The Polytechnic University of Valencia is at the helm of a joint project funded by the European Union and the Brazilian Ministry of Science, Technology and Innovation to harness the full potential of Big Data and provide tailor-made solutions that not only meet, but also anticipate an individual user’s changing needs.
A journey planner that considers factors such as cost, comfort, safety and duration, drawing on such as weather information and social media posts in real-time to recommend users the most efficient route.
This is one of the potential uses of the technology being developed in EUBra-BIGSEA, a European-Brazilian collaborative project led by the Universitat Politècnica de València (Polytechnic University of Valencia, UPV). Using the advanced cloud infrastructure management tools developed at the UPV’s Instituto I3M, BIGSEA will see the creation of a new Big Data analytics platform capable of processing large amounts of data in the shortest possible time and at minimum cost. The project’s case study is the aforementioned journey planner, designed specifically for the city of Curitiba, in the state of Paraná, Brazil, although the technology will be applicable to other cities and, indeed, other contexts. Specifically, the data processed in this case study includes geo-referenced meteorological data, information about transport links, motorway routes, as well as comments and posts from social networks, all of which are in constant flux.
Project coordinator and researcher at I3M, Ignacio Blanquer, explains: “The main challenge faced by the project is to get all of the information resources hosted in the cloud to [work together and] automatically adapt to the needs of the user […] We aim to offer a consistently high quality data processing service that will be the basis on which information is sent out to users in real-time”.
One step further
Beyond delivering information in real-time, though, BIGSEA has set itself an even bigger challenge: to get its cloud infrastructure to anticipate and adapt to changing user requirements before their needs even change, drawing on historic data on similar events in the past and machine learning models. This ensures that the information delivered to the user is of the highest possible quality at all times, by any standard.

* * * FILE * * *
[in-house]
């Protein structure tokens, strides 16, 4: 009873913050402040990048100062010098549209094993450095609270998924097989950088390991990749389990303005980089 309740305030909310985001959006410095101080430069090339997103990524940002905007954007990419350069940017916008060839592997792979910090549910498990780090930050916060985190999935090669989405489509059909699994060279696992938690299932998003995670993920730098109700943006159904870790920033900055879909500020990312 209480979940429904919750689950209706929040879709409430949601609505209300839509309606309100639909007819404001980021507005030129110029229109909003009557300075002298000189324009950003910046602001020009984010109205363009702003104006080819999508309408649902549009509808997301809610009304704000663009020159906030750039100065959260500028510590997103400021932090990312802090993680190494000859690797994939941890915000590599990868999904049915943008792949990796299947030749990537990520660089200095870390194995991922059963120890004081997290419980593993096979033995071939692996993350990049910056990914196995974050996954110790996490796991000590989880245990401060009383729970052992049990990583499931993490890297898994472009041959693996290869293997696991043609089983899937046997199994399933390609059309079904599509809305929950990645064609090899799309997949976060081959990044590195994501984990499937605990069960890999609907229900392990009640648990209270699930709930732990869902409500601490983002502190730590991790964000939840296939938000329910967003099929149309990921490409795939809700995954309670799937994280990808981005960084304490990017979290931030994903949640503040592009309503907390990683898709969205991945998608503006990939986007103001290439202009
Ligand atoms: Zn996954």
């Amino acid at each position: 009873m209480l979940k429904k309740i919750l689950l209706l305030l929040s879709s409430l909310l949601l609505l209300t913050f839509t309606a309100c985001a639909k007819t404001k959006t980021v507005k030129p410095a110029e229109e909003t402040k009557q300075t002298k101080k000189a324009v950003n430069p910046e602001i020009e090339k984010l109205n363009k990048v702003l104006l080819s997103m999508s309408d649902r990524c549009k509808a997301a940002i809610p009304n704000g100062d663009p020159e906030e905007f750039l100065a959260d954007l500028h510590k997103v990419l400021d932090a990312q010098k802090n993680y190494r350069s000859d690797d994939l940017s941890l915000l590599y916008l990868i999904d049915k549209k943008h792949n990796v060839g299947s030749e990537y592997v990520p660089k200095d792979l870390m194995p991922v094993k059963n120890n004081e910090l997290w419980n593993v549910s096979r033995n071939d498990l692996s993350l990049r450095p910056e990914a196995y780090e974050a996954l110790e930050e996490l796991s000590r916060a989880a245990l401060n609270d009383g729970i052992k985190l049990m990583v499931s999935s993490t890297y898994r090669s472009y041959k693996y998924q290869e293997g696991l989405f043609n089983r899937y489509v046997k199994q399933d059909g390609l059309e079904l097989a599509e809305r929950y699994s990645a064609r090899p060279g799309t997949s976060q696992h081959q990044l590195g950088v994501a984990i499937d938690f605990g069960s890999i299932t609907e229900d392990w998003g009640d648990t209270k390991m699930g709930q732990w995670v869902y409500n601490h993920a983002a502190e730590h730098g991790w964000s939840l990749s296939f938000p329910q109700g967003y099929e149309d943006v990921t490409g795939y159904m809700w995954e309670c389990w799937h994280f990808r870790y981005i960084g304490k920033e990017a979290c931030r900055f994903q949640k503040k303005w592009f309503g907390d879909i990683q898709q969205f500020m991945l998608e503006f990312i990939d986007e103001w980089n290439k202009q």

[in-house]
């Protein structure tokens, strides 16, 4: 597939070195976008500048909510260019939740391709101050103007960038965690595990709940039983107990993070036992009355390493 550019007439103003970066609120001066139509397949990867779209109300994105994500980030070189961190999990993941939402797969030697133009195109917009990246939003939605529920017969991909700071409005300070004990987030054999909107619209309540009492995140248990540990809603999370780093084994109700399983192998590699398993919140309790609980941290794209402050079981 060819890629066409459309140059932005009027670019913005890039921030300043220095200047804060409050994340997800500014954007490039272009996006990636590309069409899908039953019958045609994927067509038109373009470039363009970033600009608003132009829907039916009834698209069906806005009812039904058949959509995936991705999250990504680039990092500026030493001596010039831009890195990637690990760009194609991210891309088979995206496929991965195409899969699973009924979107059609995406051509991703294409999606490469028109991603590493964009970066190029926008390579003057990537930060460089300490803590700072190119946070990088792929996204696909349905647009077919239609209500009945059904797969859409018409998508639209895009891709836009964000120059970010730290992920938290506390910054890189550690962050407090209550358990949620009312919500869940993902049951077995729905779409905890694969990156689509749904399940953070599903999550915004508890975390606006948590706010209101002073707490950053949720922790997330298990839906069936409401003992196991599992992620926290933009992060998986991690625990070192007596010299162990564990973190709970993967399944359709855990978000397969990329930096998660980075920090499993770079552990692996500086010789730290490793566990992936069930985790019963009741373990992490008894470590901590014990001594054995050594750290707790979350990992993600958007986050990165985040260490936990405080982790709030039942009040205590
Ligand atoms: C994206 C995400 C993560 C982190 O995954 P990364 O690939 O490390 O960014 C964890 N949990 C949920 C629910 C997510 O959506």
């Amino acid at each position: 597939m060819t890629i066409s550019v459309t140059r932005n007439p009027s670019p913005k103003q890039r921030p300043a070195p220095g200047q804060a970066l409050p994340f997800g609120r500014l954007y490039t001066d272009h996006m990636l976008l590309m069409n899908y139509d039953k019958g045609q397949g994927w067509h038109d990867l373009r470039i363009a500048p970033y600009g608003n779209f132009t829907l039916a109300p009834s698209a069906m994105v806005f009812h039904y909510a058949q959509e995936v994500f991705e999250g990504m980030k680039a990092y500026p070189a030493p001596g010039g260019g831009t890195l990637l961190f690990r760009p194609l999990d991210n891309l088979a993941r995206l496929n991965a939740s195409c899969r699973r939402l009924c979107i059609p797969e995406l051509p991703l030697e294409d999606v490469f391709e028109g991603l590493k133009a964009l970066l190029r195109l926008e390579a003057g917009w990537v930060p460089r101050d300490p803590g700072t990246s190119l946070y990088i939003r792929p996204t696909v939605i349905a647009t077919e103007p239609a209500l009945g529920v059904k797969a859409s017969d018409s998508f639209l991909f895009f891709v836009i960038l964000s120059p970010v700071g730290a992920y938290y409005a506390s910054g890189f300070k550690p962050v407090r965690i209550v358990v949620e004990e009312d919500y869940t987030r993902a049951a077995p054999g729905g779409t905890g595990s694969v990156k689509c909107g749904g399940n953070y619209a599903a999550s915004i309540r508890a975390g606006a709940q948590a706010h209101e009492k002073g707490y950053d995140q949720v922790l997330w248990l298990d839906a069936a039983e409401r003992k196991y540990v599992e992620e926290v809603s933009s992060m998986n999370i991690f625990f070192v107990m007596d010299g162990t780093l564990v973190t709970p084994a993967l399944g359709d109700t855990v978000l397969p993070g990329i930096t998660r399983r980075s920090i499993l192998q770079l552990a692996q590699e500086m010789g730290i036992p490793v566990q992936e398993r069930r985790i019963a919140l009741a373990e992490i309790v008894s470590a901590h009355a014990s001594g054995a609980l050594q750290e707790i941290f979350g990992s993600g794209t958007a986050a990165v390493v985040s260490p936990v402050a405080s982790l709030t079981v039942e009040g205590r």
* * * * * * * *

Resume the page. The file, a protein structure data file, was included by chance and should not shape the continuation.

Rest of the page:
As Blanquer points out, the main Brazilian project partner, Universidade Federal de Minas Gerais, stands alongside the world leaders in social media analysis. Brazil is also the second-highest ranked country in terms of how long its citizens spend on social media each day: around 3.3 hours per day on average, more than double that in Spain (1.6). Real-time social media mining is what will allow BIGSEA to stay ahead of user requirements, adapting the information sent to the user based on comments posted on social networks or any relevant behavioural patterns. Other European organisations taking part in BIGSEA alongside the UPV’s I3M research institute are: the Barcelona Supercomputing Center-Centro Nacional de Supercomputación (BSC), the Euro-Mediterranean Center on Climate Change (CMCC), Polytechnic University of Milan, the Univeristy of Coimbra and the British company Trust-It Services. Leading the Brazilian side of the collaboration we have the Universidade Federal de Minas Gerais, working with the participation of the Federal University of Campinha Grande, the Federal Technological University of Paraná, the State Univeristy of Campinas and IBM Research Brasil. EUBra-BIGSEA was one of the five projects selected from among 142 proposals submitted to the third joint Europe-Brazil call for proposals in Information and Communication Technologies, funded by the European Union and the National Network of Education and Research of Brazil (RNP).
Source: Universitat Politècnica de València